Red Velvet

Images of Swedish minister of culture Leana Adlsohn Liljeroth partaking in World Art Day festivities April 15, 2012, at the Museum of Modern art in Stockholm Sweden have been causing a stir online.  The photographs in question show, the self-proclaimed "antai-racist', Liljeroth interacting with a piece of artwork by Makode Aj Linde, deemed a "racist spectacle” by the National Afro-Swedish Association.[3453]

Written accounts, as well as photographs and videos depict the piece as an edible work.  In short, the work is a sculpture in the form of an African woman's nude body.  The exterior of the cake is black with a round torso.  The head features a live actor in black face paint, who screams as patrons and guests slice into the red velvet cake body.[3457]


Linde's work often encorperates the use of black face and menstral immages.  In a video blog, Linde explains the cake and its inclusion in his Afromantics series[3451].  In the Afromantics series, Linde, of Afro-Sweedish decent, replicates the traditional black face image as a criticism of black identity.[3450][3449]

In advication for the rights of African women, Linde and his cake completely missed the mark, due to cultural insinsitivity.  Rather than attempting to humanize victims of genital mutilation, the cake approched the issue from a skewed european ethnocentric prospective.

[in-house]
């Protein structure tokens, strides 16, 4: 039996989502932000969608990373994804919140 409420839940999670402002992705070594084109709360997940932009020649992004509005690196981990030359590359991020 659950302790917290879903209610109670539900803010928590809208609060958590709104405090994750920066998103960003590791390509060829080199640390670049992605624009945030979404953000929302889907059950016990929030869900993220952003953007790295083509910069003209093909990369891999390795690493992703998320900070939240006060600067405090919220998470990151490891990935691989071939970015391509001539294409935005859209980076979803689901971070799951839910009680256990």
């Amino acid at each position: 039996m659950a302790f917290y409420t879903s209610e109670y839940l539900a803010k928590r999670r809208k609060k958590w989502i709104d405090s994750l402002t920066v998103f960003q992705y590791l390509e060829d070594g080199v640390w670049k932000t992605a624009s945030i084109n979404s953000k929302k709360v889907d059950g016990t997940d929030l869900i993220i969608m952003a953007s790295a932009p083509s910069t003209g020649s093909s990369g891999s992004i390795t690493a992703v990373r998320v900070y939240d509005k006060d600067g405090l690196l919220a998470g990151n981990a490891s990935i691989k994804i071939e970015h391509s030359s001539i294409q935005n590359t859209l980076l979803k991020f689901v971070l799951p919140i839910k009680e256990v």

Genital Mutilation

The purpose for the piece was to draw attention to the controversial practice of female circumcision in many African Nations.  This is the practice, otherwise known as female genital mutilation, refers to the cutting or removing of exterior parts of the vagina for non-medical reasons.[3454]

The risks of which include death, infection, and immense pain, as most procedures are preformed without anesthetic.  As is often the case with male circumcision, female circumcision marks a coming of age in many African cultures. [3455]

Black Women

Black women, in particular, fall into the groups of both "black" and "women", both of which have had to earn their equal rights in this country (US) and throughout the world.  The issue in this case is not with the heart behind the work, nor the intention, rather with prospective.

The image of genital mutilation on black skin simply carries a different weight when you are a member of either of these groups.  From the surface, the black body seems objectified by this piece.

from the pictures of the event, the women attending the gathering do not seem offended nor disturbed by the cake in the same way one would expect people of color to be; yet, all the women seem to be white. [3452]